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Tartu became a UNESCO City of Literature

Tartu City Government

City of Literature Foto: Juhan Voolaid

14 December / Tartu has been accepted into UNESCO’s network of Creative Cities and has been awarded the title of international City of Literature.

“Tartu boasts an ample literary tradition and fully deserves this honourary title. This was preceded by thorough preparatory activities involving the city’s literary circles and cultural establishments, who will also play a vital part in the subsequent essential work. The City of Literature title will certainly add new dimensions to our cultural life,” Mayor of Tartu Urmas Klaas commented on yesterday’s decision.

Several years ago Tartu’s literary circles had suggested that the city should apply for membership in UNESCO’s network of Creative Cities and for the City of Literature title. This summer the city of Tartu submitted to the UNESCO Directorate-General an official application for admittance into that network.

In the autumn of the previous year the City Government had formed a committee presided by the mayor to represent various interest groups in this process. The committee formulated Tartu’s literary goals and corresponding activity directions: promotion of reading habits, development of literary life, improvement of international cooperation, studies of literature, facilitation of translation and creative writing, protection of the freedoms of speech and creativity for the evolution of open civic society, and support for literary and cultural diversity. Several ideas have already been implemented: the annual Tartu Children’s Literature Prize, the Writers Coming to School programme at the city’s general-education schools and the training of teachers for nursery schools on topics of children’s literature and creativity.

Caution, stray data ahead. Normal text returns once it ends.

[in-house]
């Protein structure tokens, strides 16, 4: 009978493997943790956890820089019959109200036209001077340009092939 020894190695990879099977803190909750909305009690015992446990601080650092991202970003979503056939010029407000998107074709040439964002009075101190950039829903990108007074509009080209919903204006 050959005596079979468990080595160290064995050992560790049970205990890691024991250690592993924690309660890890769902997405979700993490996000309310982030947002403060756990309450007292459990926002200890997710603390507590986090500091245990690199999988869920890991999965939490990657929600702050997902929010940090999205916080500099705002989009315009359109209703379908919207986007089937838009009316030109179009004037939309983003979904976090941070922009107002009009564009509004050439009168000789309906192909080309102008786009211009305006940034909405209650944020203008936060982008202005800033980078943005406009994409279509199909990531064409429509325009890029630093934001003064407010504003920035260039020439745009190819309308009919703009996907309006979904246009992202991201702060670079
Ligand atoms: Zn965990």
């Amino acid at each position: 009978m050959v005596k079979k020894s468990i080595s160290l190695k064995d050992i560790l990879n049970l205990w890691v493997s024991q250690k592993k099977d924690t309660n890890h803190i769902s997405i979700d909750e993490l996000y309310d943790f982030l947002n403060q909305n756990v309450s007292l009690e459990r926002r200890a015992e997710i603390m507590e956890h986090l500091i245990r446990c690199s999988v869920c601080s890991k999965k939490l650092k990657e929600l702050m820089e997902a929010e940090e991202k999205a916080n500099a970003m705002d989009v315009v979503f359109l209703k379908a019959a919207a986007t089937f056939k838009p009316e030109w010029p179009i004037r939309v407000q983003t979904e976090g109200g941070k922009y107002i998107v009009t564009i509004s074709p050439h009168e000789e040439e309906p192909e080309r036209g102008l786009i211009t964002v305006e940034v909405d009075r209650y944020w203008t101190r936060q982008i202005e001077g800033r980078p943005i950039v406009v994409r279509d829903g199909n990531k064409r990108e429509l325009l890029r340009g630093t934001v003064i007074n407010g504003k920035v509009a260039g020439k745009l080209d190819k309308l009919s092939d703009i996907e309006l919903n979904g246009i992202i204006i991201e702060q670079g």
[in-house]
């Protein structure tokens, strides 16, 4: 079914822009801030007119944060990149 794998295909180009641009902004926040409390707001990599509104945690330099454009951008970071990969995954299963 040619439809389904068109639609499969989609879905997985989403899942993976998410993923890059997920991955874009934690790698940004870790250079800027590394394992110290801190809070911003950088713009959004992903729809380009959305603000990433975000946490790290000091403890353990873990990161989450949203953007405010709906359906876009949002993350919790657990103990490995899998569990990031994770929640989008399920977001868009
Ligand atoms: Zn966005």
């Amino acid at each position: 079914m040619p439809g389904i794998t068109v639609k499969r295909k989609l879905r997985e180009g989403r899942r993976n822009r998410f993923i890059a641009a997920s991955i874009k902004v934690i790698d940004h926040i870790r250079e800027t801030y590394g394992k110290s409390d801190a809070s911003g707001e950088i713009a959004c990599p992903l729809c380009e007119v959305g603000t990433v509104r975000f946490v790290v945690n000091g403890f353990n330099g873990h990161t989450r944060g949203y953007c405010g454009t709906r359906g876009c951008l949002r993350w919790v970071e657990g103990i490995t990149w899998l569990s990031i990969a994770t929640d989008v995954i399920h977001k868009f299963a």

Tartu’s five goals were included in the application submitted to UNESCO, as penned by the Cultural Department of the City Government working closely with the Estonian Literary Society. The application requirements included a proposal for three international initiatives, and Tartu has proposed literary projects aimed at enhancing the urban space (the pilot project is poems on the city’s buses), student cooperation in translating works of authors from partner-states to introduce them locally and the literary non-urban project popularising city suburbs, with the primary target groups being creators of texts and local residents and tourists in search of non-traditional experiences.

The City of Literature title is awarded by the UNESCO Directorate-General permanently. The city must annually submit a report on the implementation of the action plan and its effects.
Besides Tartu, this year UNESCO has awarded the City of Literature title to Barcelona, Bagdad, Ljubljana, Lviv, Ulyanovsk, Montevideo, Nottingham and Óbidos.

Previous recipients of UNESCO’s City of Literature title: Edinburgh, Dublin, Reykjavík, Melbourne, Iowa City, Norwich, Krakow, Prague, Heidelberg, Granada and Dunedin. Tartu has become the first city in the Baltic States and Scandinavia to have been awarded this honourary title.

Further information: http://www.tartu.kirjandus.ee/eng

Last changed 20.10.2016